ABOR to Discuss TRIF Funding, New UA Dorms
Among the issues before the Arizona Board of Regents, which meets in Flagstaff this week, are the 2009 budget for the Technology and Research Initiative and a request for two new residence halls at The University of Arizona.
TRIF funds come from state sales taxes, specifically from an increase approved by voters in 2000. The UAâ€™s TRIF allocations have paid for a variety of projects in biotechnology, optical sciences, and water and the environment. Solar energy research is being added as well.
Since TRIF funding is based on sales tax revenue, the current economic slowdown has reduced the current yearâ€™s collections by about 6 percent. The UA has adjusted its 2009 fiscal year budget for TRIF to $34 million.
Funds from TRIF have become an increasingly important source of funds and allow the UA to support research in important high-tech areas, translate those research results to clinical or commercial application and provide relevant education to developing the kind of work force Arizona will need in an increasingly knowledge-based economy.
â€œTRIF dollars are especially valuable to us in this time of tight budgets, as they are allowing the UA to reach new heights in areas of special strength: biosciences, optical sciences and technology, and water and environmental sustainability,â€ said Leslie Tolbert, UA vice president for research, graduate studies and economic development. â€œTRIF investments have had huge financial leveraging power: Our TRIF-supported faculty have brought in new federal and other grants that far outweigh the initial TRIF investments.â€
One measure of success at the UA has been the return on investment of TRIF funds in research. An example is the bioresearch program, led by the BIO 5 Institute, the McKnight Brain Institute and the Arizona Clinical and Translational Research and Education Consortium. These programs were forecast to attract nearly three times as much in grants and other funding as the $9 million in TRIF funds expended. The actual amount came to more than $47 million, more than five times the initial funding.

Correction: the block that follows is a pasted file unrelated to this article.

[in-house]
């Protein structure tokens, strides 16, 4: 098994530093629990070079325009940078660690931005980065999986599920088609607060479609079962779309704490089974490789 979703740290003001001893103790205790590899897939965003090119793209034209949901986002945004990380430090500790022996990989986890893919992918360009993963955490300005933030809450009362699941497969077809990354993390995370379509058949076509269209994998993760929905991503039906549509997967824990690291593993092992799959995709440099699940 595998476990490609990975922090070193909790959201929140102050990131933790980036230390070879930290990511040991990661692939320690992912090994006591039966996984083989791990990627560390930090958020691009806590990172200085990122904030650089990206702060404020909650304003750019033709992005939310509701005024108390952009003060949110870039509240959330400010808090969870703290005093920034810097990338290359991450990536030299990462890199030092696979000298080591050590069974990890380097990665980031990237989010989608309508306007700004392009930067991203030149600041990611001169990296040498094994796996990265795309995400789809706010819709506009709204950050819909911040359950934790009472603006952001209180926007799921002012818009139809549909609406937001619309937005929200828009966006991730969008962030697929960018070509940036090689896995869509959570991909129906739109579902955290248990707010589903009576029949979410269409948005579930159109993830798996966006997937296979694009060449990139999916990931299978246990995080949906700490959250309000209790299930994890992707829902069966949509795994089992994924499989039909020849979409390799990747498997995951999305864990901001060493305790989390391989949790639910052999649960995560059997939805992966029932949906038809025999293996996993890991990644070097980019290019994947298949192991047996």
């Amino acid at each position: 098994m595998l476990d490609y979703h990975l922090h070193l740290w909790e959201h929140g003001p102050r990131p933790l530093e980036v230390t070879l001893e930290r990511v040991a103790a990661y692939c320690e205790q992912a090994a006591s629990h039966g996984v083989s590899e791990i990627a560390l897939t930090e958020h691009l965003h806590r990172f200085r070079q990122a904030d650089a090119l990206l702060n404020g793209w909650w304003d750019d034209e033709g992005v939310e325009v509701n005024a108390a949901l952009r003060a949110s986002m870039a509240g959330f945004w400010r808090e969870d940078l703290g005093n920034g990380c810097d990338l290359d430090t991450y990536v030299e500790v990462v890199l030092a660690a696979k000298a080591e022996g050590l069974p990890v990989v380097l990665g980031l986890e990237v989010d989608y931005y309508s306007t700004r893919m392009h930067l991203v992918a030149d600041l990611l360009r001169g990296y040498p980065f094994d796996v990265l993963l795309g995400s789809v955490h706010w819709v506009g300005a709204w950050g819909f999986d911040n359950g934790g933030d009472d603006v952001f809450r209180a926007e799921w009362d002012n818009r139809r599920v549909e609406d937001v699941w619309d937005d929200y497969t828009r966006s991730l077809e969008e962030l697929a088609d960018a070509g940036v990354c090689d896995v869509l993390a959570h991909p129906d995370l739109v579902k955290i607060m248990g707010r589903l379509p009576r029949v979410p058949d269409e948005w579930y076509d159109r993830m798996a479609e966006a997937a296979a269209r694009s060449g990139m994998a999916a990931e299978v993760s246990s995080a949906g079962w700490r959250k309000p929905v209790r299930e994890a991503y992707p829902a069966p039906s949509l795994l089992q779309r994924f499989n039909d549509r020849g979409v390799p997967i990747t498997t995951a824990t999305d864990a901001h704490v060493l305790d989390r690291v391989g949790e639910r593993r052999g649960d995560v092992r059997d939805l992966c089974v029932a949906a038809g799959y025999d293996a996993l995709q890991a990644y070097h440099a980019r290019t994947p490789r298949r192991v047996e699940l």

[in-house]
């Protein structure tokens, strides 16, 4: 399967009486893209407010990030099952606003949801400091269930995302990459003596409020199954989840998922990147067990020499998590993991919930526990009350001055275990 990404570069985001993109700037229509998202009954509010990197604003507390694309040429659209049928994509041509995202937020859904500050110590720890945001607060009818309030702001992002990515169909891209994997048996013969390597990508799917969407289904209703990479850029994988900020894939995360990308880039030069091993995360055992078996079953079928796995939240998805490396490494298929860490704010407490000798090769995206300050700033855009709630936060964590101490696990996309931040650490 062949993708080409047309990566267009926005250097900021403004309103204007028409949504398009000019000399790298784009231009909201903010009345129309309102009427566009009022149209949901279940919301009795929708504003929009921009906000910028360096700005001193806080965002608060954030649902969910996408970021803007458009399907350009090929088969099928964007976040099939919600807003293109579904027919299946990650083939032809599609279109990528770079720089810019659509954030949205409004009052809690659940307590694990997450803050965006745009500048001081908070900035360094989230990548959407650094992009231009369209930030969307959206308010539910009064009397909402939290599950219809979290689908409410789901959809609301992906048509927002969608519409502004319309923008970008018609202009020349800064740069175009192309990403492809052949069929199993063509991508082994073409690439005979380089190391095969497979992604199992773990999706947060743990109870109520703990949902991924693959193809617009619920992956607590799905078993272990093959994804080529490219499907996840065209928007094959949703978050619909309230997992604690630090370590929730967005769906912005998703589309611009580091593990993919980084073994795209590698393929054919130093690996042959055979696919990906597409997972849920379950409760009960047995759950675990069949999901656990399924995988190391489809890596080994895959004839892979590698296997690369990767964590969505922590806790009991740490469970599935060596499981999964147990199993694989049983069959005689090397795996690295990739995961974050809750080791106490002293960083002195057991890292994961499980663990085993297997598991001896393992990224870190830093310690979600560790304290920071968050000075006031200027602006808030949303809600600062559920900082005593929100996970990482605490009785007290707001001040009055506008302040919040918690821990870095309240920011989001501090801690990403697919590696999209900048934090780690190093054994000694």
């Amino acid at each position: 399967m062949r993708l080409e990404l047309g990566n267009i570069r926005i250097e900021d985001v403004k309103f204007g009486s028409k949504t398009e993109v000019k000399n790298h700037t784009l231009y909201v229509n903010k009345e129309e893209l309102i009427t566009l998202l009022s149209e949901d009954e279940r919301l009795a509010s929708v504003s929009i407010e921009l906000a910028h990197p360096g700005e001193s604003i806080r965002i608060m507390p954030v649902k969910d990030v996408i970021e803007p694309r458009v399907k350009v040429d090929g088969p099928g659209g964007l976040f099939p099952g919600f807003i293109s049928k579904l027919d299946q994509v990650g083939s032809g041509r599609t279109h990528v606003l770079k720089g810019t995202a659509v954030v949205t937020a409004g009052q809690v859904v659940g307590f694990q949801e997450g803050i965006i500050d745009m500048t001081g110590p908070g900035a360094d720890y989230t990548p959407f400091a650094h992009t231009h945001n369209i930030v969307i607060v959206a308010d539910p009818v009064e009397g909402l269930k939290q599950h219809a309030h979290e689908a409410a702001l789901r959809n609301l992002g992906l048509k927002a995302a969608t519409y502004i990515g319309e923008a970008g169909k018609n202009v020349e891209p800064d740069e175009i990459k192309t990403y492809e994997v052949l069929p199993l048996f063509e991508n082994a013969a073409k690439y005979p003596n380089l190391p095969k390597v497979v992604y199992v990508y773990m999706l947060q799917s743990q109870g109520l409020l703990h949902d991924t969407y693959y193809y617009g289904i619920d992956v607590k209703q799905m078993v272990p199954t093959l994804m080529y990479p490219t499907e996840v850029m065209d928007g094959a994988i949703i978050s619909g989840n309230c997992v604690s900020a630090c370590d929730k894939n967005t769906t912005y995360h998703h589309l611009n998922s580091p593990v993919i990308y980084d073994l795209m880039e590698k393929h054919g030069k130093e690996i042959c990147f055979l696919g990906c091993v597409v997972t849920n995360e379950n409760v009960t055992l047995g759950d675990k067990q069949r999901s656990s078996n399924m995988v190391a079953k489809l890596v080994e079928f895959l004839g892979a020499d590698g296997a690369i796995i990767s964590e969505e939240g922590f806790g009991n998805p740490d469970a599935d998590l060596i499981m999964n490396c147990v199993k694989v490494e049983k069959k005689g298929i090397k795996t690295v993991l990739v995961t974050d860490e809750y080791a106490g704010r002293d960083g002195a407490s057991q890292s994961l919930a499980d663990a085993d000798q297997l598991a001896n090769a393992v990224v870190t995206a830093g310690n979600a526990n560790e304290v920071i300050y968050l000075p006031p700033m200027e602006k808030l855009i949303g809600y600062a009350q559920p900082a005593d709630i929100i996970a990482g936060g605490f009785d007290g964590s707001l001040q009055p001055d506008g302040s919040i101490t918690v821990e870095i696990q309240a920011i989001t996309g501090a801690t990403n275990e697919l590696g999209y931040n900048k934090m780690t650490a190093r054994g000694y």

In other business before the board, which meets on the campus of Northern Arizona University on Thursday and Friday, the UA will ask regents to address the shortage of on-campus housing. Residence Life is asking for $159 million for two new residence halls that would be built along Sixth Street â€“ one at Sixth and Euclid Avenue, south of Coronado Hall, and the other at Highland Avenue, north of Apache-Santa Cruz Hall.
If approved, construction would begin as early as November for the first building. The second would begin in January. The new halls would provide 1,066 beds for the beginning of the fall 2010 semester.
Nearly 700 applications from first-year students were turned away due to the shortage. Enrollment projections indicate that figure could grow to about 1,600 by 2011. Residence Life estimates about 75 percent of first-year students live on campus. The figures that show first-year students who live on campus generally have better grade point averages and are more likely to graduate in a reasonable amount of time. Residence halls increasingly are programmed to engage students both academically and socially.
Other UA-related topics that will be before the board:
- Approval to appoint William M. Crist as the vice president of health affairs at the UA.
- Bonding authority to fund the replacement of the UAâ€™s major computer systems.
- Changes to the Code of Conduct to allow the dean of students more flexibility in restricting or suspending students.
- Repairs to several UA residence halls.
- Financing for solar arrays at six College of Agriculture and Life Sciences sites.
- Extending the $1 per semester fee for KAMP student radio.
An agenda is available on the Arizona Board of Regents Web site.